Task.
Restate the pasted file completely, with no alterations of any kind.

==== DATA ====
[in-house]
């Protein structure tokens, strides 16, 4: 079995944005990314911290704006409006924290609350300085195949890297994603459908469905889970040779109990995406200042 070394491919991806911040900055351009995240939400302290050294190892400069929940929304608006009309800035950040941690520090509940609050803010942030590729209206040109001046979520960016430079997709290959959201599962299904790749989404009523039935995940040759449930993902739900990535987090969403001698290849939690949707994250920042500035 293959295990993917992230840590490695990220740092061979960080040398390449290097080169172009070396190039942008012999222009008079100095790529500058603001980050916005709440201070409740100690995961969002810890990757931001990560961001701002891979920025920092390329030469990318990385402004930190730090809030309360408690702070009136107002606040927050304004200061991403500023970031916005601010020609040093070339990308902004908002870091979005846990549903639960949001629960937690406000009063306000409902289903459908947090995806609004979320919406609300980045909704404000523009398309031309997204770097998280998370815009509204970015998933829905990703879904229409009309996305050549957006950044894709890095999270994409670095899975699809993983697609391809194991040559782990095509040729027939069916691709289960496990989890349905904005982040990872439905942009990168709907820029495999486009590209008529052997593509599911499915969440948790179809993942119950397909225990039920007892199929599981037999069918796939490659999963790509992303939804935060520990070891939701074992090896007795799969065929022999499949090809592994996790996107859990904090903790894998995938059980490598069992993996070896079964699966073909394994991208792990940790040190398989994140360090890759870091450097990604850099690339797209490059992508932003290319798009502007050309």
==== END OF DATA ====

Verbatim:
[in-house]
């Protein structure tokens, strides 16, 4: 079995944005990314911290704006409006924290609350300085195949890297994603459908469905889970040779109990995406200042 070394491919991806911040900055351009995240939400302290050294190892400069929940929304608006009309800035950040941690520090509940609050803010942030590729209206040109001046979520960016430079997709290959959201599962299904790749989404009523039935995940040759449930993902739900990535987090969403001698290849939690949707994250920042500035 293959295990993917992230840590490695990220740092061979960080040398390449290097080169172009070396190039942008012999222009008079100095790529500058603001980050916005709440201070409740100690995961969002810890990757931001990560961001701002891979920025920092390329030469990318990385402004930190730090809030309360408690702070009136107002606040927050304004200061991403500023970031916005601010020609040093070339990308902004908002870091979005846990549903639960949001629960937690406000009063306000409902289903459908947090995806609004979320919406609300980045909704404000523009398309031309997204770097998280998370815009509204970015998933829905990703879904229409009309996305050549957006950044894709890095999270994409670095899975699809993983697609391809194991040559782990095509040729027939069916691709289960496990989890349905904005982040990872439905942009990168709907820029495999486009590209008529052997593509599911499915969440948790179809993942119950397909225990039920007892199929599981037999069918796939490659999963790509992303939804935060520990070891939701074992090896007795799969065929022999499949090809592994996790996107859990904090903790894998995938059980490598069992993996070896079964699966073909394994991208792990940790040190398989994140360090890759870091450097990604850099690339797209490059992508932003290319798009502007050309």